Finance, lease and contract hire gap insurance is a policy designed to protect you against an unpleasant and expensive shock if your car is written off (or declared a ‘total loss’ in industry language) before you’ve paid off your car finance.
It’s bad enough if a car is badly damaged or stolen - but getting an additional bill from your lease or contract hire company makes the whole thing many times worse. Our finance, lease and contract hire gap insurance pays the difference between your outstanding finance balance and your motor insurer’s settlement - ensuring that a bad event doesn’t leave you out of pocket.
However, it’s not necessarily the right insurance in all circumstances. If you’ve taken out a personal loan in order to buy your car - for instance from a bank or building society - it’s unlikely that this is the right policy for you. Instead, you should get a ‘return to invoice’ gap policy. We would advise a return to invoice policy for a used vehicle or either return to invoice or a vehicle replacement policy for a brand new vehicle.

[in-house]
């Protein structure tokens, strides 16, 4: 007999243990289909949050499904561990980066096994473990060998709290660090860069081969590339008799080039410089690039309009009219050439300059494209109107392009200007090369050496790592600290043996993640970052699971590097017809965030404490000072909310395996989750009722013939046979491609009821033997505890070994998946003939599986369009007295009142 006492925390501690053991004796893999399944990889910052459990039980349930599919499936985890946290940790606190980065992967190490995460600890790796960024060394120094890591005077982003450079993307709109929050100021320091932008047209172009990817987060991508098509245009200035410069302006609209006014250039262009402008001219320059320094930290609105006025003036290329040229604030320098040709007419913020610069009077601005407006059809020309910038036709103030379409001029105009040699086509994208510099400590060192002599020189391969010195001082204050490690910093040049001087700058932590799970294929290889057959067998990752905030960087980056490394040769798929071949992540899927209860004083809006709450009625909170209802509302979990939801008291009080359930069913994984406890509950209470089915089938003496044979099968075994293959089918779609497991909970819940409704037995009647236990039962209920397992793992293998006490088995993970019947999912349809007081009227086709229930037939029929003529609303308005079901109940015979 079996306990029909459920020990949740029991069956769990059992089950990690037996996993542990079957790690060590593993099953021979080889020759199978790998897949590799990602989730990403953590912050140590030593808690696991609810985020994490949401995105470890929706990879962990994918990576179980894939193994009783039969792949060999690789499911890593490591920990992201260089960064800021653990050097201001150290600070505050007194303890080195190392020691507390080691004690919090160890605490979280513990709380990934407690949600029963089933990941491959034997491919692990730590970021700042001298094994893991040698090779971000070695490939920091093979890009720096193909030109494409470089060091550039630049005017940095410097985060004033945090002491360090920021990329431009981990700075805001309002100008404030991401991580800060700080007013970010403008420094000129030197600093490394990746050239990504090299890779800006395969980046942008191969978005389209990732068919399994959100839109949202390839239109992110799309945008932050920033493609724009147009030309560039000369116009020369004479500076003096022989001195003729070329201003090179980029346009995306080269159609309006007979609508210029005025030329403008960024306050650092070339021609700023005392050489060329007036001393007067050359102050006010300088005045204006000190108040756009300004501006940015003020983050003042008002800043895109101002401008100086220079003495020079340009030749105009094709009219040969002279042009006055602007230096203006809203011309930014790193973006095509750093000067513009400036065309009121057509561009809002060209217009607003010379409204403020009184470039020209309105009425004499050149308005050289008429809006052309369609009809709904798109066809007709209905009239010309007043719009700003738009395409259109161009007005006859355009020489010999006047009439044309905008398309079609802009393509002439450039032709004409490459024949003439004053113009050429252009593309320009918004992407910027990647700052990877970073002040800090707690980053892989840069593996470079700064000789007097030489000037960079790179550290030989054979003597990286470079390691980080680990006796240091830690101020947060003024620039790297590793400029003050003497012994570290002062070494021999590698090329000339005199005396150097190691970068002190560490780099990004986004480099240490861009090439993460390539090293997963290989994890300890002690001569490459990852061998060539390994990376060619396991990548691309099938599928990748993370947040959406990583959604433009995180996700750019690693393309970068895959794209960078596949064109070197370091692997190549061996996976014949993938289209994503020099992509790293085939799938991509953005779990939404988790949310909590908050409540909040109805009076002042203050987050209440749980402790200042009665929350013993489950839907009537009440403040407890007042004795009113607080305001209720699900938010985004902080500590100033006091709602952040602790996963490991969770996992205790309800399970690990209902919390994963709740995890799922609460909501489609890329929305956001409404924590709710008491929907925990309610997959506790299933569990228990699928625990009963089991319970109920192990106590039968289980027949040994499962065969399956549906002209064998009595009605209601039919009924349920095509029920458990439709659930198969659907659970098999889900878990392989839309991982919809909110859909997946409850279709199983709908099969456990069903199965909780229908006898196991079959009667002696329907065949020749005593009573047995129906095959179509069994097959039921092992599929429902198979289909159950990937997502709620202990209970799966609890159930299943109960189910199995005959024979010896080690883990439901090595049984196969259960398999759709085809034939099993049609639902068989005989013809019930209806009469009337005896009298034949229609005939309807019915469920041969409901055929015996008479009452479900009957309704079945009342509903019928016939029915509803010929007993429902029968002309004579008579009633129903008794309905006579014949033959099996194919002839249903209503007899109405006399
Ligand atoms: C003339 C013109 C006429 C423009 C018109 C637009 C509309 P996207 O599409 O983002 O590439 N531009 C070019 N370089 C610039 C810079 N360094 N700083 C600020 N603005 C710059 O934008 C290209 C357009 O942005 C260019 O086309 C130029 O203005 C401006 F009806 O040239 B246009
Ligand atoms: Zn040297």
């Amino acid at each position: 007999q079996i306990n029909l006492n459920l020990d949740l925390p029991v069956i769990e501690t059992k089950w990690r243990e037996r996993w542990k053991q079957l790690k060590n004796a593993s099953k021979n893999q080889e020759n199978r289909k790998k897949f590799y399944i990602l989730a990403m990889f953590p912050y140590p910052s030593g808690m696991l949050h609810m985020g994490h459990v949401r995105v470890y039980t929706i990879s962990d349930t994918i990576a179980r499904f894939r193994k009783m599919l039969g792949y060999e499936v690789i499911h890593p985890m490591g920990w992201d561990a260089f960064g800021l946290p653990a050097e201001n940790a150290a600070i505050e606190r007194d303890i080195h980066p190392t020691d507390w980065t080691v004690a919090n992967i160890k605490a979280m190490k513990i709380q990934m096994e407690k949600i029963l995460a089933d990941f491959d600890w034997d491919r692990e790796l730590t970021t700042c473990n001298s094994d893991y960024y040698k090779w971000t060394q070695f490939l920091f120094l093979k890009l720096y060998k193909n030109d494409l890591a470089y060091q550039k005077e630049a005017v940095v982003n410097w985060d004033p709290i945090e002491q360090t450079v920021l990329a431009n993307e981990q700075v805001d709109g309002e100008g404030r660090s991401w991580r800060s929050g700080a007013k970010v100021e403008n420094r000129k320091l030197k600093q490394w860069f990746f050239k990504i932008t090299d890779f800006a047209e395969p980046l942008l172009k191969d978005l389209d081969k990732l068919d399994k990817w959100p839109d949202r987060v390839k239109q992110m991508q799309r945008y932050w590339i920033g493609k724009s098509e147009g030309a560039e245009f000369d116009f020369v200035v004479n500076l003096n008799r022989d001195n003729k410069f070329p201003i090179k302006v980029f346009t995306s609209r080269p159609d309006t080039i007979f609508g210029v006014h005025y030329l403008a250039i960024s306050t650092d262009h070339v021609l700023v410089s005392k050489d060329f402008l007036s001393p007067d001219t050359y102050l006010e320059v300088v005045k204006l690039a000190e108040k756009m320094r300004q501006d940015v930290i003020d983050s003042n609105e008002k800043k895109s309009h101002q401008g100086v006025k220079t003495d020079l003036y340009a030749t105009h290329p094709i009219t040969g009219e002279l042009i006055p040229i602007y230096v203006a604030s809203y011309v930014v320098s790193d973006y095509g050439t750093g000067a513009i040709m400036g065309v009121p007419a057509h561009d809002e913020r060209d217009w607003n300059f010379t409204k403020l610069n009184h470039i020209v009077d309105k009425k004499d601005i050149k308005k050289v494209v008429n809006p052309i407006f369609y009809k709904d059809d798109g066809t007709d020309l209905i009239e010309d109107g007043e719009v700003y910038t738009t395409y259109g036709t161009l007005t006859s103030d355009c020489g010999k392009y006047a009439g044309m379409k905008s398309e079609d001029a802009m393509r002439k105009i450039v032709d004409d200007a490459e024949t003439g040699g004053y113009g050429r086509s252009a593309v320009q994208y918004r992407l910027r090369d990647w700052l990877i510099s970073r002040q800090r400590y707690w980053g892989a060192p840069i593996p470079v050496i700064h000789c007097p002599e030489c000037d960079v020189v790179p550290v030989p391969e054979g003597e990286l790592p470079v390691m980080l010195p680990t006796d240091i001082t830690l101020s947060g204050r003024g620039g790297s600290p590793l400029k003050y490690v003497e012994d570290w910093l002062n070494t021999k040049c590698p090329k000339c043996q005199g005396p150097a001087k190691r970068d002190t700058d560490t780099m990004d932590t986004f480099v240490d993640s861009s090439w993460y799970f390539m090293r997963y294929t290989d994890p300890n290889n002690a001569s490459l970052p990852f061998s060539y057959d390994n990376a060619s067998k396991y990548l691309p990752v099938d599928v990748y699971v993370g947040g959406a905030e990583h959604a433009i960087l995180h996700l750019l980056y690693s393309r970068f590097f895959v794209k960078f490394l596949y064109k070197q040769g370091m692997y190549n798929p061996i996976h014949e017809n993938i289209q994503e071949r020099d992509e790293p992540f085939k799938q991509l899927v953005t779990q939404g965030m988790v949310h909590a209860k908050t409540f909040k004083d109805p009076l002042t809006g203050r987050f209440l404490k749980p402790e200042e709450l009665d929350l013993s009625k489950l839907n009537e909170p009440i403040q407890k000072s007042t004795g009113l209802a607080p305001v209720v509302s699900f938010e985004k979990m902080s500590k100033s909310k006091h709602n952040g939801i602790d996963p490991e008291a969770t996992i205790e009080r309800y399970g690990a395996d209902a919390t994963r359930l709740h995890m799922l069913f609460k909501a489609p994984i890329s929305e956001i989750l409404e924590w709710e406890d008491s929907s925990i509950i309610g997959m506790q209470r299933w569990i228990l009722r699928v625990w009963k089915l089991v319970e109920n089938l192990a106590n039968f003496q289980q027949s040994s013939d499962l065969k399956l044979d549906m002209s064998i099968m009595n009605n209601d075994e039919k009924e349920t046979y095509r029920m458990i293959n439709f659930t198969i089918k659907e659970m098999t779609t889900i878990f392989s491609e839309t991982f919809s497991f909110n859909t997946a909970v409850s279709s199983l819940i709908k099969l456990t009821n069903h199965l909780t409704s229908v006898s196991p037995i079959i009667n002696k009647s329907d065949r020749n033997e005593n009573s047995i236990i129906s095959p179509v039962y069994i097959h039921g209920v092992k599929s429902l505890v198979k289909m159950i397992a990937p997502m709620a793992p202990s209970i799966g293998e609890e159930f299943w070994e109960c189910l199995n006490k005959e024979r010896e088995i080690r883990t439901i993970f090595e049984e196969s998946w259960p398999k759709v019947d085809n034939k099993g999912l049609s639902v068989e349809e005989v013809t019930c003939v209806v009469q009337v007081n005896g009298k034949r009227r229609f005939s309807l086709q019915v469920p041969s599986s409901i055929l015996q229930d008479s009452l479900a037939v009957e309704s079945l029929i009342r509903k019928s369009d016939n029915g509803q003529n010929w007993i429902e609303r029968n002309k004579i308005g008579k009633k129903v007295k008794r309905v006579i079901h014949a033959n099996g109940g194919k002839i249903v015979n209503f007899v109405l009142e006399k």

Return to invoice gap insurance will pay the difference between the motor insurers settlement and the price you paid for your car so that you end up with the full invoice value of your car (a sum of money which should ensure that any outstanding loan repayments can be covered). With vehicle replacement insurance there is the added benefit that the gap payment will increase to cover the difference between the insurance settlement of the written off vehicle and the value of a replacement vehicle of the same specification (even if the cost has gone up in the interim).
Why the difference?
Car finance is secured against the vehicle - so if you don’t keep up with payments the car can be recovered by the finance company. If something happens to the vehicle you have to tell the finance company - and you will have obligations in your finance agreement that you have to stick to. Finance, lease and contract hire gap insurance is specifically linked to this agreement and ensures you are covered.
A personal loan is (usually) unsecured - so if you don’t keep up with payments the lender will not have a claim on a particular asset. So if the car you took out the loan for is written off, you don’t have to tell the loan company - but you will have to keep paying off the loan or settle it in full.
Defaulting on a loan has serious consequences which can take a long time and be expensive to sort out. However, between a comprehensive motor insurance policy and return to invoice or vehicle replacement gap insurance you will be covered to repay the loan in full.
Whichever way you buy a car, you can be covered. If you’re concerned about getting the right policy, it’s a good idea to give us a call and talk it through.
By Beate Kubitz at 31 Aug 2019, 00:00 AM